Multi-Unit Housing Smoking Ban

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In response to San Ramon considering more tobacco restrictions

To the Editor:

Last Thursday’s article “San Ramon considering more tobacco restrictions” highlighted that City’s efforts to place additional regulations on the sale of flavored tobacco and electronic smoking devices. I commend our neighbors and urge the City of Oakland to continue in its efforts to protect residents by passing a Multi-Unit Housing Smoking Ban. Secondhand smoke exposure is deadly. Since the 1960’s approximately 2.5 million Americans died from diseases related to exposure from secondhand smoke. Children are particularly vulnerable.  Secondhand smoke has devastating health effects on children ranging from asthma to SIDS (Sudden Infant Death Syndrome).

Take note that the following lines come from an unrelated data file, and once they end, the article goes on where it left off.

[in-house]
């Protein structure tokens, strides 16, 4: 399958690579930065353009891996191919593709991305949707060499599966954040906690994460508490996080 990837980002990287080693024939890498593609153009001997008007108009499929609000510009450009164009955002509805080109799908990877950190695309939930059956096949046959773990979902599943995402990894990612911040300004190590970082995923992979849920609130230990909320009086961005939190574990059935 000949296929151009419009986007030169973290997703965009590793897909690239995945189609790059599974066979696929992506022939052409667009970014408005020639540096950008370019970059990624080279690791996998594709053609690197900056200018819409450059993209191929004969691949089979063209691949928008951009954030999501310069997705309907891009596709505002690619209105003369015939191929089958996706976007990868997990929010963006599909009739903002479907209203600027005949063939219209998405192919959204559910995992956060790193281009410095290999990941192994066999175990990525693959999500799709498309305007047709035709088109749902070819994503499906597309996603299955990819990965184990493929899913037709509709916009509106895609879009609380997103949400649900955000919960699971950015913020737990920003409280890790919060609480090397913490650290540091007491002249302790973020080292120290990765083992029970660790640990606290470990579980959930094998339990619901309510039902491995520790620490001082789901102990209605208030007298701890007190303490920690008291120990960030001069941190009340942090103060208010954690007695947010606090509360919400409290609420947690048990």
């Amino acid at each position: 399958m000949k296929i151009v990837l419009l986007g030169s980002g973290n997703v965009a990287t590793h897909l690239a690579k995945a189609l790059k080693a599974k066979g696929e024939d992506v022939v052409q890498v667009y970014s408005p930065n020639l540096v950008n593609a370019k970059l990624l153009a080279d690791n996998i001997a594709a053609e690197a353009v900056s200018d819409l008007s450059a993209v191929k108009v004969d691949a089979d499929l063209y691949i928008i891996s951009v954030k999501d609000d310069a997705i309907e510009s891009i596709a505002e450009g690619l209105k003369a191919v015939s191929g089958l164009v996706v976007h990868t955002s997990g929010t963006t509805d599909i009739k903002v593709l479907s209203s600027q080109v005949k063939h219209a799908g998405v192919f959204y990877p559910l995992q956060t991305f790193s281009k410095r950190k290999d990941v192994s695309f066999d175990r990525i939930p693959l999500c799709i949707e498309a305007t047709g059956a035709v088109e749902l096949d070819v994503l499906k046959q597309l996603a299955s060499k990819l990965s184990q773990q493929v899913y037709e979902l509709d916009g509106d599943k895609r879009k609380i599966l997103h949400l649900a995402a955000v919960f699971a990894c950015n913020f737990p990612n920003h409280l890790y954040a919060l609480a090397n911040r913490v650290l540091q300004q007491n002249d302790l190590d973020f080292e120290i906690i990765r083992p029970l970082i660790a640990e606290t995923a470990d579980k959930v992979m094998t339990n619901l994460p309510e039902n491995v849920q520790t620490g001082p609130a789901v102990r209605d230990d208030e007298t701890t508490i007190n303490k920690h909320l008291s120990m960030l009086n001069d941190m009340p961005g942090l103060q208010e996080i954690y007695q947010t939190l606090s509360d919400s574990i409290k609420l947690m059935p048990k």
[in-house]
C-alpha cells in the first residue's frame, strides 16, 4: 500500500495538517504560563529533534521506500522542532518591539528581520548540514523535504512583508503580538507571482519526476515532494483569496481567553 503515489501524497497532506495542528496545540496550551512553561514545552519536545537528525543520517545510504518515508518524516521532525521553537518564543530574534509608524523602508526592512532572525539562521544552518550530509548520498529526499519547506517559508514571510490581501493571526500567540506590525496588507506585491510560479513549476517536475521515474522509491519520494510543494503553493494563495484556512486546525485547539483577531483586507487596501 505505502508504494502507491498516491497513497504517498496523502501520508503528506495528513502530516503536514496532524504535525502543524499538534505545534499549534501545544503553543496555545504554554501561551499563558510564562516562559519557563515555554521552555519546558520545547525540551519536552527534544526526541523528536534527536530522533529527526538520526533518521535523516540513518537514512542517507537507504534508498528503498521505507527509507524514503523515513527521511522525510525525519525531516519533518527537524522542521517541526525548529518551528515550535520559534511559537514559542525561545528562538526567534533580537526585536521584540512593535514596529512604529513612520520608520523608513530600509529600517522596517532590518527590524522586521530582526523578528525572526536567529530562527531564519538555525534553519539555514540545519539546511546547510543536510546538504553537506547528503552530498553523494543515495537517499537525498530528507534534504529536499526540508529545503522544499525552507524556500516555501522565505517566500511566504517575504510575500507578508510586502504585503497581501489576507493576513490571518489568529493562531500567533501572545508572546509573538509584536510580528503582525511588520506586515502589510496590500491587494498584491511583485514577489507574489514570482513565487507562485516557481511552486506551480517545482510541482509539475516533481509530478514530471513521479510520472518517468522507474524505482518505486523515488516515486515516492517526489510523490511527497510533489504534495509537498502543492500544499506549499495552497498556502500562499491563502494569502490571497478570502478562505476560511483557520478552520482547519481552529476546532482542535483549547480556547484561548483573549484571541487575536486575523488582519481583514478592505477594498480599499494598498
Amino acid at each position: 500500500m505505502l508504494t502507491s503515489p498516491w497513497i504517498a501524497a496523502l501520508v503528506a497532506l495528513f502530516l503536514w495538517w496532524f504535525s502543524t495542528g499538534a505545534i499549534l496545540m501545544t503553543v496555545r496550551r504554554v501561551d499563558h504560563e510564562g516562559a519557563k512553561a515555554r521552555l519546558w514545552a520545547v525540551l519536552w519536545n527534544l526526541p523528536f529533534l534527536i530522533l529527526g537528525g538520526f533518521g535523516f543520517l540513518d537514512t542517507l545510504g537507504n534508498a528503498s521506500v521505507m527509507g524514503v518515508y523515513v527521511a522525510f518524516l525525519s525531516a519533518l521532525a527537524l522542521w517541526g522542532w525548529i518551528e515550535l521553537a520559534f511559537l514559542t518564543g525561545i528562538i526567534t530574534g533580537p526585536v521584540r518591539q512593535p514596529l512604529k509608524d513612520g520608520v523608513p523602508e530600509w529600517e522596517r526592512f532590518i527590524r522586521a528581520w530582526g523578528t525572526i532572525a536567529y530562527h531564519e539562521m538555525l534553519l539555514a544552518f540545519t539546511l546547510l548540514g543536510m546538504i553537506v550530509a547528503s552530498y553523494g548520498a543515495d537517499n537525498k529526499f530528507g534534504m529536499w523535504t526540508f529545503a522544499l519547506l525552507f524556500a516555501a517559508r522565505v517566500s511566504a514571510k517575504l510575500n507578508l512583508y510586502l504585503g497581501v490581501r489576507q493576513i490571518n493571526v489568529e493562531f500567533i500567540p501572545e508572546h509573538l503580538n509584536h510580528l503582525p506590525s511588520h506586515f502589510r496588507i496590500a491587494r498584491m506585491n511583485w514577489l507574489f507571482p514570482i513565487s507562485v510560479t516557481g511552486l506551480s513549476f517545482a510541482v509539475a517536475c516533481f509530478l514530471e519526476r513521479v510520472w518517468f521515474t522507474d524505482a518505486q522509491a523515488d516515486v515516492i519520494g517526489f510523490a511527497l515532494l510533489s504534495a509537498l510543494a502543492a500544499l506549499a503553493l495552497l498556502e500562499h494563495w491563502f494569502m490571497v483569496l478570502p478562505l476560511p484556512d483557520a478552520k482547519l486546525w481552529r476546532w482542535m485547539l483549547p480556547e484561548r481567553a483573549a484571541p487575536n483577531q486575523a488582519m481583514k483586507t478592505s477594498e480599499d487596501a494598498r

Regulating tobacco is also essential to the elimination of health disparities in Oakland, where African Americans have the lowest life expectancy of any other group. According to the Centers for Disease Control, African Americans are more likely to die from smoking related diseases than whites, even though they smoke fewer cigarettes and start smoking at a later age. African American adults and children are more likely to be exposed to secondhand smoke than another other racial group.

There is no safe level of exposure to secondhand smoke. It travels through cracks in walls, outlets and ventilation systems. The housing crisis is creating a demand for more affordable, multi-unit dwellings. It is incumbent on policy makers to pass laws to protect to the health of its citizens. A multi-unit smoking ban is an essential part of this effort.

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